Toxic Megacolon: A life-threatening complication associated with inflammatory bowel disease (IBD), including ulcerative colitis. It refers to a sudden dilation or widening of the large intestine, leading to its dysfunction. Immediate medical attention and hospitalization are necessary for treatment.

Total Proctocolectomy: A surgical procedure involving the complete removal of the large intestine and rectum.

Tenesmus: The persistent feeling of needing to empty the bowels, accompanied by involuntary straining efforts, pain, and cramping, often with little or no fecal output. Tenesmus is sometimes mistaken for constipation.

Stool Analysis: A series of tests conducted on a stool (feces) sample to aid in the diagnosis of specific conditions affecting the digestive tract.

Immune System: The body's defense mechanism against infectious organisms and other foreign substances.

Stoma Bag: Another term for a colostomy bag, which is used to collect waste from a surgically created opening (stoma) in the abdomen.

Inflammation: The swelling, irritation, or pain in the body's tissues, often resulting from the immune system's response to injury or infection.

Spastic Colon: An alternative name for irritable bowel syndrome (IBS), a common digestive disorder characterized by abdominal pain, bloating, and changes in bowel habits.

Sigmoid Colon: The S-shaped segment of the large intestine located between the descending colon and the rectum.

Inflammatory Bowel Disease: A group of chronic inflammatory conditions that affect the gastrointestinal tract, including ulcerative colitis and Crohn's disease.

Shart: A slang term referring to the accidental passing of gas along with solid waste. It is similar to a "wet fart."

Intestine: The portion of the gastrointestinal tract that transports food and waste from the stomach to the rectum. It consists of the small intestine and the large intestine (colon).

Remission: A period during which a chronic disease, such as ulcerative colitis, shows no active symptoms or signs of disease activity.

Magnetic Resonance Imaging (MRI): A diagnostic imaging technique that uses magnetic fields and radio waves to produce detailed images of the body's soft tissues and bones.

Rectum: The lower section of the large intestine that connects the sigmoid colon to the anus.

Pan-ulcerative (Total) Colitis: A type of ulcerative colitis that affects the entire colon. It can lead to severe complications, such as massive bleeding and acute dilation of the colon which may result in a perforation or opening in the bowel wall.

Rectal Urgency: The sudden and urgent need to have a bowel movement, often accompanied by a sense of immediate and intense pressure.

Polyp: An abnormal growth that develops in the lining of the intestine, which can be noncancerous, precancerous, or cancerous. Polyps are often removed during a colonoscopy procedure.

Proctitis: Inflammation of the lining of the rectum and anus, leading to symptoms such as rectal pain, bleeding, and discomfort.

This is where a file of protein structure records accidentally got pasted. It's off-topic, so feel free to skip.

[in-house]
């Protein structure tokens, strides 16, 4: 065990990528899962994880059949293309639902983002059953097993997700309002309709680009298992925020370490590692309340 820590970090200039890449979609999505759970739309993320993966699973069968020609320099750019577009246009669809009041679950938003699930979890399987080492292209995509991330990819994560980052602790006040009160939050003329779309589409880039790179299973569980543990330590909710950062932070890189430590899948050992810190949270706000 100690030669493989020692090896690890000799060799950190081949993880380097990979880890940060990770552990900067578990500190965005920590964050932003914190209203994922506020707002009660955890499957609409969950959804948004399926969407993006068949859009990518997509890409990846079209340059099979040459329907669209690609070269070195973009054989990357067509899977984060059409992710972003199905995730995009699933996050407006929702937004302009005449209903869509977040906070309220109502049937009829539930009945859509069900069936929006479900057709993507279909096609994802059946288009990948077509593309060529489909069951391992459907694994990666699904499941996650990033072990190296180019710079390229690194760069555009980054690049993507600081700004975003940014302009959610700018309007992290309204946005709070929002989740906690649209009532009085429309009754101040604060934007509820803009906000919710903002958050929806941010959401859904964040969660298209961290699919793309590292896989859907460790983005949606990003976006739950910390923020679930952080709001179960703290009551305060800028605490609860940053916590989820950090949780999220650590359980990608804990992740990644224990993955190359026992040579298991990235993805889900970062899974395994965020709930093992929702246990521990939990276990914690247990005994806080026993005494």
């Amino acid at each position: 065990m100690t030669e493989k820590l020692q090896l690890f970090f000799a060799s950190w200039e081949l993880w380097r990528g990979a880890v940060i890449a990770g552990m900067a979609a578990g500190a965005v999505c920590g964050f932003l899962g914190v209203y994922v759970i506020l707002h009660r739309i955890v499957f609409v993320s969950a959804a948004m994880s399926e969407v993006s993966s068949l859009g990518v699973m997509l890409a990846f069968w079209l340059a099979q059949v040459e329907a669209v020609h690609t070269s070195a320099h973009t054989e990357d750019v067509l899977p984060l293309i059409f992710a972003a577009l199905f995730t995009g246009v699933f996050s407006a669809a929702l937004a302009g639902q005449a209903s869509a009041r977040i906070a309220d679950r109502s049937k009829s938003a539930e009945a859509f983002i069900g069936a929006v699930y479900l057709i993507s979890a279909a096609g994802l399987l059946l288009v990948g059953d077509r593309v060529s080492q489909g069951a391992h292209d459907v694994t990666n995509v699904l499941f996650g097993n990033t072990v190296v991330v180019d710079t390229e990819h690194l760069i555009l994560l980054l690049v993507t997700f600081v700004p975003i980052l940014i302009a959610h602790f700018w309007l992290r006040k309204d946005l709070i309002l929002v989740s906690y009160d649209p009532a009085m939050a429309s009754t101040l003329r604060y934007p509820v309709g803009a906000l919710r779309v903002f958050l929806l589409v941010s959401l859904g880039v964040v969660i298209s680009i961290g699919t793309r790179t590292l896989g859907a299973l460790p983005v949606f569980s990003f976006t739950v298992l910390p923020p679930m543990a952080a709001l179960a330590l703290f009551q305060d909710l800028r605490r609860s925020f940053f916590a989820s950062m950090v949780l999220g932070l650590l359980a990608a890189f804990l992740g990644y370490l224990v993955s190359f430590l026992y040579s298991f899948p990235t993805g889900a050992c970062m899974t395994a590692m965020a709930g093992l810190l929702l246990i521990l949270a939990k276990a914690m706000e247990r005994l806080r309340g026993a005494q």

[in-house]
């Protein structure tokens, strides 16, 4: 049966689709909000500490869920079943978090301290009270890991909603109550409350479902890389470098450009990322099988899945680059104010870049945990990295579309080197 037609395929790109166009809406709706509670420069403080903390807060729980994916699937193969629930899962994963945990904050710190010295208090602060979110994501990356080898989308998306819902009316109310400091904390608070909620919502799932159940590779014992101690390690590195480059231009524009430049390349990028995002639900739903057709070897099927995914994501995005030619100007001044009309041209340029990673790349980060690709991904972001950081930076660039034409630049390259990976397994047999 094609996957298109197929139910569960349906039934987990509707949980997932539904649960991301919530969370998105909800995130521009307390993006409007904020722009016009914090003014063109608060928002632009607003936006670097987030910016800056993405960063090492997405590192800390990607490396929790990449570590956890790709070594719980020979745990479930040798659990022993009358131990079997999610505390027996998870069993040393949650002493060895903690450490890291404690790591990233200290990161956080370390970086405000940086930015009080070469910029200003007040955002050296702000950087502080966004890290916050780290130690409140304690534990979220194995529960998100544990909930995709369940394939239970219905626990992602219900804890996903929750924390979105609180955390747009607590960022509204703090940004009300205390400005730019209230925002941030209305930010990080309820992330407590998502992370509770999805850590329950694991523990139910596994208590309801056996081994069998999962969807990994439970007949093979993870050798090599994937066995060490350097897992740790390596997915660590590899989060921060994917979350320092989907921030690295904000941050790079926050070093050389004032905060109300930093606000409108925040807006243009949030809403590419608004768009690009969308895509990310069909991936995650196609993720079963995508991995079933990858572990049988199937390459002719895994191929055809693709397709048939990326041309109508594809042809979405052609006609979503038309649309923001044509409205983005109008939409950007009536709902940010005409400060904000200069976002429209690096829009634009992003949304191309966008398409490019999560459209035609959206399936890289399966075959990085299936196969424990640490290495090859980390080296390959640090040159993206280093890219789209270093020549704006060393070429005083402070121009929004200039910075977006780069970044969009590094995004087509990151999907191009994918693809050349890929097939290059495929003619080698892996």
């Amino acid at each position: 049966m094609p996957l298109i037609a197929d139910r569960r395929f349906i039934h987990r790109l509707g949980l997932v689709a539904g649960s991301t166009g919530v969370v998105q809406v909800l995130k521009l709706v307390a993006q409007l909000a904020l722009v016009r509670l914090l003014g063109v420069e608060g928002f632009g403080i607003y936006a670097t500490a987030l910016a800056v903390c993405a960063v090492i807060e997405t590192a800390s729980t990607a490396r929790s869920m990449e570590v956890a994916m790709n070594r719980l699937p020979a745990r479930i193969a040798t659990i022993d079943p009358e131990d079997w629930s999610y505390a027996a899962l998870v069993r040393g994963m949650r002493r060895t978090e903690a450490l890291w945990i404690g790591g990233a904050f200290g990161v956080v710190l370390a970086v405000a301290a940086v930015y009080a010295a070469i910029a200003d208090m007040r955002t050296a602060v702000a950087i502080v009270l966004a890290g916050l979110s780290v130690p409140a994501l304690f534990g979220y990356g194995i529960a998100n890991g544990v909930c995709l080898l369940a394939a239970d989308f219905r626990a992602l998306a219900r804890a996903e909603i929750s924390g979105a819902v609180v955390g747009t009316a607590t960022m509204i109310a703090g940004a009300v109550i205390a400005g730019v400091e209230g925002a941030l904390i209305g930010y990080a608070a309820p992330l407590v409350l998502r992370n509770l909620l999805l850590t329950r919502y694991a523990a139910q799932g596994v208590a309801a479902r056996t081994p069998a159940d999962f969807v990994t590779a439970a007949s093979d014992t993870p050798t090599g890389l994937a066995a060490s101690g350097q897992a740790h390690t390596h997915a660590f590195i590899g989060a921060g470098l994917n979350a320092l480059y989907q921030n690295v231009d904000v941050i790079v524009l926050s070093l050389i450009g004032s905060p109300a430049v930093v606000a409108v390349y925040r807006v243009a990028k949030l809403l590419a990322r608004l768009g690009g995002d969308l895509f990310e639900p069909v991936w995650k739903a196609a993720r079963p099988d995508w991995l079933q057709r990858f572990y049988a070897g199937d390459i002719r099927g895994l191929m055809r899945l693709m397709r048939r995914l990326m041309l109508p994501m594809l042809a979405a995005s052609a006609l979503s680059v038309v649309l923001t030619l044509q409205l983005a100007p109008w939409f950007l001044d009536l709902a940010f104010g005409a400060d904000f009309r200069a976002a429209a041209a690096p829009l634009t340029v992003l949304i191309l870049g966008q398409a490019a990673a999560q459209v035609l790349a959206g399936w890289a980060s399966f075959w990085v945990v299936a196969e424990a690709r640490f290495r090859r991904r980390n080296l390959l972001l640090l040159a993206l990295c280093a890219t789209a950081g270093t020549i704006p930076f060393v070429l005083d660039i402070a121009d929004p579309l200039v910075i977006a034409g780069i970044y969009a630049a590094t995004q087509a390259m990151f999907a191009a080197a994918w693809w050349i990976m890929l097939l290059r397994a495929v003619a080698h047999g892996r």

Probiotics: Live bacteria and yeast that contribute to the healthy balance of bacteria in the colon. They are naturally found in the body and can also be consumed through supplements and certain foods like yogurt and kefir.

Ulcerative colitis is an inflammatory bowel disease (IBD) that affects the large intestine (colon) and rectum, causing inflammation and the formation of ulcers or sores in the colon lining. It typically starts in the rectum and spreads upward. While it primarily affects the colon, it rarely affects the small intestine beyond the lower portion.

Living with ulcerative colitis can be challenging, but understanding the key terms associated with the condition can help you navigate through the complexities. Autoimmune disease refers to a condition in which the body's immune system mistakenly attacks its own healthy cells and tissues, leading to inflammation and damage.

Bifidobacterium, a probiotic found in certain dairy products, may provide some relief from symptoms of irritable bowel syndrome (IBS) and inflammatory bowel diseases like ulcerative colitis. These beneficial bacteria help maintain a healthy balance in the gut.

When evaluating ulcerative colitis, healthcare providers may use the erythrocyte sedimentation rate (ESR or SED rate) test, which indirectly measures the level of inflammation in the body. A higher rate indicates more significant inflammation.

Fistulas are abnormal connections or tunnels that form between organs, vessels, or intestines, often causing pain, discomfort, and the risk of infection. Biopsies, on the other hand, involve the removal of a small tissue sample for further examination to gain insights into a disease or condition.

Aminosalicylates are a group of medications used to treat gut inflammation and inflammatory bowel diseases like ulcerative colitis. They are also effective in preventing flare-ups.

Gas buildup in the stoma pouch, known as back gas, can cause the pouch to expand. Bacterial recolonization is a process where bacteria are reintroduced or increased to manage colitis symptoms.